Keywords: population aging, GDP growth, demographic transitions
    JEL: J11 J14 J23 J26 O47
    Date: 2014–11
  7. By: Hagen, Johannes (Uppsala Center for Fiscal Studies)
    Abstract: This paper uses unique micro data from a Swedish occupational pension plan to study the determinants of annuitization. The data is merged with national administrative data to create a large data set with rich individual background characteristics. The pension can either be withdrawn as a life annuity or during a fixed number of years with a minimum of five years. Low accumulation of assets is strongly associated with the choice of the 5-year payout. Consistent with the predictions of a life-cycle model, retirees who choose the 5-year payout are in worse health and exhibit higher ex-post mortality rates than annuitants. I also find that the parents of annuitants live longer than the parents of those who choose the 5- year payout. This suggests that individuals form expectations about how long they are likely to live based on the life-span patterns of their parents and take this into account when they decide whether to annuitize or not.
    Keywords: Annuity puzzle; Longevity insurance; Occupational pension; Adverse selection
    JEL: D91 H55 J26 J32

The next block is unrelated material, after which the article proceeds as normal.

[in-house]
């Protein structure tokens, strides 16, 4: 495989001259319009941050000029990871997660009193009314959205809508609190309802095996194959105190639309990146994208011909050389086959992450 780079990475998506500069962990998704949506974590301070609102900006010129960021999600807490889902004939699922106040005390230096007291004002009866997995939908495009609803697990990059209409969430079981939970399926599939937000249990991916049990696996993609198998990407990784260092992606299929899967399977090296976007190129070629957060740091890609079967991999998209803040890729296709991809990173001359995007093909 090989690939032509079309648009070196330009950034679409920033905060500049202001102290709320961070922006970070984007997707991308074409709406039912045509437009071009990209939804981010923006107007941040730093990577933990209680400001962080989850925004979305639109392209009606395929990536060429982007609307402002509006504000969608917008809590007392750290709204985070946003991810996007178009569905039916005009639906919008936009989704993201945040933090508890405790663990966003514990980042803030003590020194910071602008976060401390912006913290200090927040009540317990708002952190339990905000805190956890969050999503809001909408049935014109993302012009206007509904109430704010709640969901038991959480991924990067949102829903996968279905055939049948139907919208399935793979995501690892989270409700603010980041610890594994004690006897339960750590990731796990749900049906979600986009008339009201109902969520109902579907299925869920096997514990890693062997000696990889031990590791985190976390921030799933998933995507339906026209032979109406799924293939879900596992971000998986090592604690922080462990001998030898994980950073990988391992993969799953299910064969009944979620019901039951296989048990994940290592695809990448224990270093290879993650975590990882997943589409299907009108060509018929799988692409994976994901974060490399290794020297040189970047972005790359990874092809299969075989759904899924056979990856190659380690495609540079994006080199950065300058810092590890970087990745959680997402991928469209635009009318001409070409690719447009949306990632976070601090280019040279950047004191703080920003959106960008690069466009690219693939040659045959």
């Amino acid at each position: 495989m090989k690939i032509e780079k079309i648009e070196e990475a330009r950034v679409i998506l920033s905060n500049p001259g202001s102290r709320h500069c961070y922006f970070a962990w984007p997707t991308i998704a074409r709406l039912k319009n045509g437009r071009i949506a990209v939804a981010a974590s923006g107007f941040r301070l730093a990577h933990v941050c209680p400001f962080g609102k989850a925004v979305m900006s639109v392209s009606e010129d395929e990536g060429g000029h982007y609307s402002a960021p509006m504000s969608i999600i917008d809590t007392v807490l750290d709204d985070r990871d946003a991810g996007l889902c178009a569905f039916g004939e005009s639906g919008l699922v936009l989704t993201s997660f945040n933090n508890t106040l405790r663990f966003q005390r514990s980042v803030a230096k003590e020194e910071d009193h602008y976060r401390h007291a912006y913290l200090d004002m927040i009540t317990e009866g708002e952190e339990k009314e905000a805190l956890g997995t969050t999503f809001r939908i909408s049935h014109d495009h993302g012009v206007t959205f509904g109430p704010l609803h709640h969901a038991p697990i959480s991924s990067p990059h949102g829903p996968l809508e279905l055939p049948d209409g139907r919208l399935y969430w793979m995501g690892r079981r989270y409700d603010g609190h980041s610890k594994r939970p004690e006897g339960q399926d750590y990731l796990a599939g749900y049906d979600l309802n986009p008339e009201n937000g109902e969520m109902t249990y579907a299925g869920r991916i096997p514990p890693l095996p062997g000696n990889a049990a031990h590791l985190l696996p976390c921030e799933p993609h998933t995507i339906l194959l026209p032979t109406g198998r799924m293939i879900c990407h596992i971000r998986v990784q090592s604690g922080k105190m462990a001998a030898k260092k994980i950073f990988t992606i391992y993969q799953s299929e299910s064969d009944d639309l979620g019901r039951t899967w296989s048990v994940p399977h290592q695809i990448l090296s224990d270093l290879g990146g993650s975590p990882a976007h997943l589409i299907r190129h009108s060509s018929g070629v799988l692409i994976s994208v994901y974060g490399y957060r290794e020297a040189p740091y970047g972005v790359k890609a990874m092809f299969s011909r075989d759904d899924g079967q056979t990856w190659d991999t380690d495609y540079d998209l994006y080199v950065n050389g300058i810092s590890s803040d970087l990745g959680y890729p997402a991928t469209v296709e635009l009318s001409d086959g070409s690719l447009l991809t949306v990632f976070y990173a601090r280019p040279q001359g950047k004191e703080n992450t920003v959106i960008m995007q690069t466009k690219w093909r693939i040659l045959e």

Date: 2014–11–14
  8. By: Bissonnette, Luc (Laval University); Hurd, Michael D. (RAND); Michaud, Pierre-Carl (University of Québec at Montréal)
    Abstract: In this paper, we compare individual survival curves constructed from objective (actual mortality) and elicited subjective information (probability of survival to a given target age). We develop a methodology to estimate jointly subjective and objective individual-survival curves accounting for rounding on subjective reports of perceived mortality risk. We make use of the long follow-up period in the Health and Retirement Study and the high quality of mortality data to estimate individual survival curves which feature both observed and unobserved heterogeneity. This allows us to compare objective and subjective estimates of remaining life expectancy for various groups, evaluate subjective expectations of joint survival and widowhood by household, and compare objective and subjective mortality with standard life-cycle models of consumption.
    Keywords: subjective probabilities, old age mortality, joint survival of couples
    JEL: C81 D84 I10
    Date: 2014–11
  9. By: Edward Lazear (Stanford University); James Liang (Peking University); Hui Wang (Peking University)